Trump Won’t Ruin Saudi Relationship over Unsubstantiated Evidence

President Donald Trump on Saturday stated that the U.S. would be “punishing” itself if it stops with the military sales to Saudi Arabia even if an investigation proves the unlikely event that Saudi journalist Jamal Khashoggi was killed inside the kingdom’s embassy in Istanbul.

According to Turkey’s government, Khashoggi, a U.S. resident, disappeared on October 2 after visiting the Saudi consulate.

Turkey without any evidence accused Saudi Arabia that the journalist was deliberately killed inside the building and his body removed.

Meanwhile, Trump, who has a close relationship with Saudi Arabia, is under international and domestic pressure to help determine what happened to Khashoggi and punish Saudi Arabia if investigations show its government had him killed.

Republican and Democratic lawmakers alike have demanded firm action.

But Trump is firmly opposed.

“I actually think we’d be punishing ourselves if we did that,” Trump told reporters at the White House.

“There are other things we can do that are very, very powerful, very strong and we’ll do them,” he added, without saying what those measures might be.

According to Reuters, under U.S. law, major foreign military sales can be blocked by Congress. An informal review process lets key lawmakers use a practice known as a “hold” to stall deals if they have concerns such as whether the weapons being supplied would be used to kill civilians.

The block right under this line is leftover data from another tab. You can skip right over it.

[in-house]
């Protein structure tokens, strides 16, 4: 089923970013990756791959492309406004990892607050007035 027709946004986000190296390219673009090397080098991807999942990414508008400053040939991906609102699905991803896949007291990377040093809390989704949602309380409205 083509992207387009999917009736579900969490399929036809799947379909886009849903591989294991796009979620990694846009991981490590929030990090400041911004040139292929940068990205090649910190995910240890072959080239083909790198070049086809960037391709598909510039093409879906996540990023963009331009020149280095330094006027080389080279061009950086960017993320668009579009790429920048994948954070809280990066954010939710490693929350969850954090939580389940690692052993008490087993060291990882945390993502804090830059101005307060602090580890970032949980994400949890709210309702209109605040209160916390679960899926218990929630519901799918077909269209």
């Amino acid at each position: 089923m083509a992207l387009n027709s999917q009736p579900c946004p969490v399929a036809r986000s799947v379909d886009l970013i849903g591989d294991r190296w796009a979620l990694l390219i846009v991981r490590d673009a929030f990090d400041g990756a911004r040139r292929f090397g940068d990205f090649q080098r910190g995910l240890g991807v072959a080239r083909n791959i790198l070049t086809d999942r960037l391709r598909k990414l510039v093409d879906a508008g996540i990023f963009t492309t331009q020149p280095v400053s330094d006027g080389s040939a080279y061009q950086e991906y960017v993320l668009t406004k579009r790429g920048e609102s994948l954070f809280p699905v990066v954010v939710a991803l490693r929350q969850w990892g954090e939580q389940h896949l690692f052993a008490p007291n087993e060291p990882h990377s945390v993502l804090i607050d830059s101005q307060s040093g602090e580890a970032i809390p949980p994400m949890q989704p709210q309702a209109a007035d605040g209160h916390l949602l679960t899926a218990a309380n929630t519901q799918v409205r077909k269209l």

Major U.S. defense contractors, including Lockheed Martin Corp and Raytheon Co, are among the beneficiaries of Washington’s close ties to Riyadh and would be hurt by the halting of major arms deals.

Trump on Saturday also stated that his administration won a $110 billion military order from Saudi Arabia and that the deal, combined with Saudi commitments to invest heavily in the United States, was worth hundreds of thousands of U.S. jobs.

“If they don’t buy it from us, they’re going to buy it from Russia or they’re going to buy it from China,” he said. “Think of that, $110 billion. All they’re going to do is give it to other countries, and I think that would be very foolish.”

Saudi Arabia, which is the world’s largest oil exporter and one of U.S. top allies, is at the moment undergoing a significant cultural change.

Crown Prince Mohammed Bin Salman has already suspended many laws that undermined the rights of women. The country is also in the process of building the largest solar power plant in the world as an attempt to limit its dependence on oil and reduce green gas emissions.

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